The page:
Hughes said: “The BAX contracts this year have come off slightly because we are at an inflection point where CORRA is going to be taking over from the BAX contract. Having the two year has also helped at the margins, as some of the liquidity in the BAX contract has dried up.”

TMX’s BAX futures trading volume has fallen 37% this year on last year to 12.5 million lots in the ten months to the end of October while trading in the alternative CORRA futures has rocketed from a low base to 210,000 lots over the same period.

And these numbers should continue to rise from early next year as Canada holds on January 9 the first of two CORRA First days when its dealing banks will switch en masse to quoting swaps with CORRA rather than the old standard.

Hughes said: “CORRA is very much front-of-mind with us. January will see all the banks start to use CORRA for swaps and we transition to CORRA in June before a hard deadline next year so we should see the transition start in the next three to six months.

“We are starting to see it build already with CORRA’s open interest at 29,000 lots and growing. BAX open interest is currently around 750k contracts however so we should not forget there is a long way to go but once the swaps start that should be the trigger.”

Asked if the transition to CORRA presents any opportunities for TMX, Hughes added: “We may get some of the more focused European funds start to look at it whereas they haven’t looked at it before, thinking of Canada as the third market . Our job is to ensure that it is liquid, supported and it is widely known that it’s there.”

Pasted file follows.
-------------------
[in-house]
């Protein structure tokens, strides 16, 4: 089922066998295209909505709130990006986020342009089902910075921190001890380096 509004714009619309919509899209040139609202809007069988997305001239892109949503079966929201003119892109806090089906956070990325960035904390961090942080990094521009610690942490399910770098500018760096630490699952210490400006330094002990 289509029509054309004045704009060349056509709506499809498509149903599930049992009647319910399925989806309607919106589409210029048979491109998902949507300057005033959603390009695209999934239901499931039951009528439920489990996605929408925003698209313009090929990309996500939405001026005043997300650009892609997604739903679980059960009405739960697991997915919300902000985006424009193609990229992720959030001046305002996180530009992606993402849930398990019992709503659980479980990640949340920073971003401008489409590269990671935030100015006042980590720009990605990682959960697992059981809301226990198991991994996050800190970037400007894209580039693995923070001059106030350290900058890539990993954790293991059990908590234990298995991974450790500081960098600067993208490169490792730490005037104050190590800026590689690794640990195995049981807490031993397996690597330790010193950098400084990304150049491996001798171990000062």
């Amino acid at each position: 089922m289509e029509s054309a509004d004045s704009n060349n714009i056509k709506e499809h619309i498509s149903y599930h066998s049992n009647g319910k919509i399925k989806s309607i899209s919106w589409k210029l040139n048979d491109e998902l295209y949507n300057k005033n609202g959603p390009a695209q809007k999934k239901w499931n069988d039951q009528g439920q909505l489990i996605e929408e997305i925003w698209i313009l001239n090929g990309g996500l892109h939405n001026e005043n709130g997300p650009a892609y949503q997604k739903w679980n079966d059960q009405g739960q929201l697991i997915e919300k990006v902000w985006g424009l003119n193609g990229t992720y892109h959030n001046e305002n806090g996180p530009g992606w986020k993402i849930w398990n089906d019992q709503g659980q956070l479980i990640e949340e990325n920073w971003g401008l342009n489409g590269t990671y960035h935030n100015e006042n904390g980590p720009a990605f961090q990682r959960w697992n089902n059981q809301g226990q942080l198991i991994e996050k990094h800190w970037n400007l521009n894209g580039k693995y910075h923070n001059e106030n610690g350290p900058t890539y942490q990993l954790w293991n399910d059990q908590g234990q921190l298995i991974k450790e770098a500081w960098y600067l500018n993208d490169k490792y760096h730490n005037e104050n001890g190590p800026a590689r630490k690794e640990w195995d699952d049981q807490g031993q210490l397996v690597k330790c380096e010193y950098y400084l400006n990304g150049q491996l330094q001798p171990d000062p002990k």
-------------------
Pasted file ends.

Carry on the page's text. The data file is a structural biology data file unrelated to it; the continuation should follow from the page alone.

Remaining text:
The growth of the TMX government bond futures business is partly due to increased international participation in the Canadian market made possible by TMX’s long trading hours spanning Asia and Europe. About 5% of TMX volume is outside of Canadian trading hours and about a fifth of volume within Canadian hours comes from outside of Canada, according to the exchange.

Hughes said: “We’ve got a Hong Kong Operation now with four or five people. Clients mainly trade there the SXF (S&P/TSX 60 Index Standard Futures) and the ten year contract with growing interest in the fives and twos out of Asia. At some stage we hope to launch CORRA contracts in Asian time zone.”

TMX extended its trading hours in two phases, to include Europe in 2018 and then to cover Asia in the middle of last year.

Hughes said: “The extension to include European hours was a great success and that opened us up at 7am London morning whereas the Asian hours now takes us to 20.5 hours. For example a fund based in Australia can start to trade later in the day in Australia and then follow the sun with their

“They still do the bulk of their trading when Canada is open but the liquidity is growing all the time. The ten year trades very actively but we are now seeing liquidity flow into the five and two years.”

Hughes has a particular interest in Australia as the former head of European capital markets for ANZ, a position he held for nearly five years before seven years as head of EMEA fixed income distribution at Canadian bank TD and joining TMX in 2019.

He said the extended trading hours combined with the maturing product set is also attracting a broader range of trading clients.

“We’ve had a lot of support from the liquidity providers, the prop shops and the banks but we are getting more and more asset managers, sovereign wealth funds and central banks. It’s really important to get a mixture of clients because you want the hedge funds and props to do the STIR contracts out to five years and you want the asset managers to trade the fives, tens and thirties while the sovereign wealth funds are a bit of mixed bag.”

With investors keen to avoid problems in other parts of the world by boosting their allocation to North America, Hughes wants funds to look again at Canada: “Anyone can trade the US. As a fund manager or hedge funds, you want to stand out from the crowd by making more alpha so I would say step away from the herd, there is the opportunity to make good money in Canada.”